The Biden administration proposed new regulations that would limit the number of public benefits that can weigh against immigrants applying for permanent U.S. residency, or green cards.
Under the proposal, U.S. immigration caseworkers would only consider participation in income assistance programs like Supplemental Security Income and Temporary Assistance for Needy Families, as well as long-term government-funded institutionalization, when determining whether immigrant applicants could become a “public charge,” or economic burden, on the country.
Contrary to the standard imposed by the Trump administration, DHS will no longer consider “receipt of Medicaid, public housing, or Supplemental Nutrition Assistance Program (SNAP) benefits as part of the public charge inadmissibility determination.” The proposed rule will “provide fair and humane treatment for noncitizens requesting admission to the United States or applying for lawful permanent residence from within the United States.”
In addition, the proposed rule will formally exempt several categories of noncitizens from public charge, including “refugees, asylees, noncitizens applying for or re-registering for Temporary Protected Status (TPS), special immigration juveniles, T and U nonimmigrants, and self-petitioners under the Violence Against Women Act (VAWA).” Nor will DHS consider “vaccines or public benefits specifically related to the coronavirus (COVID-19) pandemic” when making public charge determinations.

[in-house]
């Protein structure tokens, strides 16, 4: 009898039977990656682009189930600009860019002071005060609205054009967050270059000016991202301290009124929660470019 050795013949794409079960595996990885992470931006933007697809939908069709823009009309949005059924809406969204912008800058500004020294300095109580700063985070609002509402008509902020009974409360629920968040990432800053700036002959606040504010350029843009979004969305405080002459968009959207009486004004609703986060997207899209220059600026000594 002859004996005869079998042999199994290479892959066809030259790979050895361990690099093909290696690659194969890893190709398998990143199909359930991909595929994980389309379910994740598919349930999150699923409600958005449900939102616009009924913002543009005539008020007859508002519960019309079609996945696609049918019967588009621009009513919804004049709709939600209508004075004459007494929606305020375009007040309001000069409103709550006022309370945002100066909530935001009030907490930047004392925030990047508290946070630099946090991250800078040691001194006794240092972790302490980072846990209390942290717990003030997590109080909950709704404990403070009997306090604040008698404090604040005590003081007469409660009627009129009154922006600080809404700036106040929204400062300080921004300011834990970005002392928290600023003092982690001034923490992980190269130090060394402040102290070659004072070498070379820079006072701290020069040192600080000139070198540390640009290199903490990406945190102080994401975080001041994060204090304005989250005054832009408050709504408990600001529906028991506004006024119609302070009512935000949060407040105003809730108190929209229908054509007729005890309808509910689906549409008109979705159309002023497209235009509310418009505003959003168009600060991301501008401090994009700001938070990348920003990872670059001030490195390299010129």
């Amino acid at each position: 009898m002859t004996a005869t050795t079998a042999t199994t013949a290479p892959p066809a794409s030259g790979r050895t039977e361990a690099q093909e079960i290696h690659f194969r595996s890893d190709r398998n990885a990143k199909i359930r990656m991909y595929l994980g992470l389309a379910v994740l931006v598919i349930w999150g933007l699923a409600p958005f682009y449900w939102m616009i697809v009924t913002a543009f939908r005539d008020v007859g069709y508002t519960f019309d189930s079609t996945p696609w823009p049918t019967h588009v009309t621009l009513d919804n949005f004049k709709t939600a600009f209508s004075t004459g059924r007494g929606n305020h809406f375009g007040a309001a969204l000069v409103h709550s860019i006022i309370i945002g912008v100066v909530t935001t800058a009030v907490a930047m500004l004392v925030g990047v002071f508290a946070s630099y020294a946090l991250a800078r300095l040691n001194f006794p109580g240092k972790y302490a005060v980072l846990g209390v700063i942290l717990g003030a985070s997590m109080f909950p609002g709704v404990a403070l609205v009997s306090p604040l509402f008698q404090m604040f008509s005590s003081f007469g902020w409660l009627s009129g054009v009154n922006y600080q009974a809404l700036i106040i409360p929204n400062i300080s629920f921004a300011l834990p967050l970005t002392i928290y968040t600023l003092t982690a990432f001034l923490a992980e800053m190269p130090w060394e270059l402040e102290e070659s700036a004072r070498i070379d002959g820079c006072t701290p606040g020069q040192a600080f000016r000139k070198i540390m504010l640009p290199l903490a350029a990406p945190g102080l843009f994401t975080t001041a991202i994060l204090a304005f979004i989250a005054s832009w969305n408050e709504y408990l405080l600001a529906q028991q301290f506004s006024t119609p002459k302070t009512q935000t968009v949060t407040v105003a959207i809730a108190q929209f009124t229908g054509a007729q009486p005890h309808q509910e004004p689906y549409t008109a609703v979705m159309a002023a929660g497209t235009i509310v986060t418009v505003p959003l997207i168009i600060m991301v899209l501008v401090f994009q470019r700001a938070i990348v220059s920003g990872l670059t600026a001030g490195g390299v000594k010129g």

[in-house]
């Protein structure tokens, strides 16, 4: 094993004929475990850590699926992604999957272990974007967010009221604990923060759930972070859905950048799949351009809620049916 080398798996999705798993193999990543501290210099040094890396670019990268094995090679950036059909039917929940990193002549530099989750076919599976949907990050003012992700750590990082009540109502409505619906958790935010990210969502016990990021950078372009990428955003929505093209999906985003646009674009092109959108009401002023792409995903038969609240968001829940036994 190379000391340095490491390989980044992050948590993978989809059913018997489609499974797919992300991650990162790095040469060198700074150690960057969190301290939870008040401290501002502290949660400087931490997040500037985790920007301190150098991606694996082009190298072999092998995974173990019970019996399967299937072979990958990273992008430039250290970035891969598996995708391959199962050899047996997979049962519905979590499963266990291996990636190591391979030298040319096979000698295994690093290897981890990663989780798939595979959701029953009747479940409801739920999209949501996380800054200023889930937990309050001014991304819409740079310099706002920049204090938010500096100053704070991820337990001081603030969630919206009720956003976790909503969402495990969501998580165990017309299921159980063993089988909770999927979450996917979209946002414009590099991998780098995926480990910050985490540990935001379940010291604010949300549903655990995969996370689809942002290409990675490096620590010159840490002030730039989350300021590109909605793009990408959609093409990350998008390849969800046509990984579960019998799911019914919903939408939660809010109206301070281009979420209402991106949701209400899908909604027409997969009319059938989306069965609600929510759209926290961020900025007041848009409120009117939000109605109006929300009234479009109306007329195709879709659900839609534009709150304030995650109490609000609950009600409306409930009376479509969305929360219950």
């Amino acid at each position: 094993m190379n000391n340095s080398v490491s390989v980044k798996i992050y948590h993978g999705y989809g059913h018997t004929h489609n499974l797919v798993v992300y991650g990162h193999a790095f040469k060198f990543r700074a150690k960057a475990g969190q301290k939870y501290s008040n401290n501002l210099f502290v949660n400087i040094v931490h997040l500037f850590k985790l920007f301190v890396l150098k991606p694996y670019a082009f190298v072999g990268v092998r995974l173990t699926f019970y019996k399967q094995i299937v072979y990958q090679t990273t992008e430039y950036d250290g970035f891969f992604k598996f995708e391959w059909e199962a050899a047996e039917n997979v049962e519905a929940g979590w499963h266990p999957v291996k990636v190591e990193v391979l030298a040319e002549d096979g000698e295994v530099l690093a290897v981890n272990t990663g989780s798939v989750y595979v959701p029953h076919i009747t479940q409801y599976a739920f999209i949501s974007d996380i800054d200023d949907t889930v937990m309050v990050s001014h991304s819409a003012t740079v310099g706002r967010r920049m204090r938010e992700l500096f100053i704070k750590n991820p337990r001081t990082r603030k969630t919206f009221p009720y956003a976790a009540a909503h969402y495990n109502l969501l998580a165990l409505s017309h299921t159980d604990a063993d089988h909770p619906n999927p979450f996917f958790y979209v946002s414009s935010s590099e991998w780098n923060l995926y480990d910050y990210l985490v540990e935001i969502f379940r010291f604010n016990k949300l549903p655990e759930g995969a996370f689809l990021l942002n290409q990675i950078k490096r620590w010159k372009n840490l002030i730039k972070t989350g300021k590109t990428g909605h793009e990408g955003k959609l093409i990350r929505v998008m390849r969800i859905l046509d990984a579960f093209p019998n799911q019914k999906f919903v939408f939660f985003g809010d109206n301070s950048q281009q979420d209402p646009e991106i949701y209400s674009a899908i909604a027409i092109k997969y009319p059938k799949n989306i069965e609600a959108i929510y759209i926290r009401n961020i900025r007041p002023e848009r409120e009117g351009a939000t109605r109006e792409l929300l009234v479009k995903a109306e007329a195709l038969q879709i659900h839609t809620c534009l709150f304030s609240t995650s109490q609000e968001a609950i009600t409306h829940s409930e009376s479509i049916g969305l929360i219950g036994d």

“The 2019 public charge rule was not consistent with our nation’s values,” said Homeland Security Secretary Alejandro N. Mayorkas. “Under this proposed rule, we will return to the historical understanding of the term ‘public charge’ and individuals will not be penalized for choosing to access the health benefits and other supplemental government services available to them.”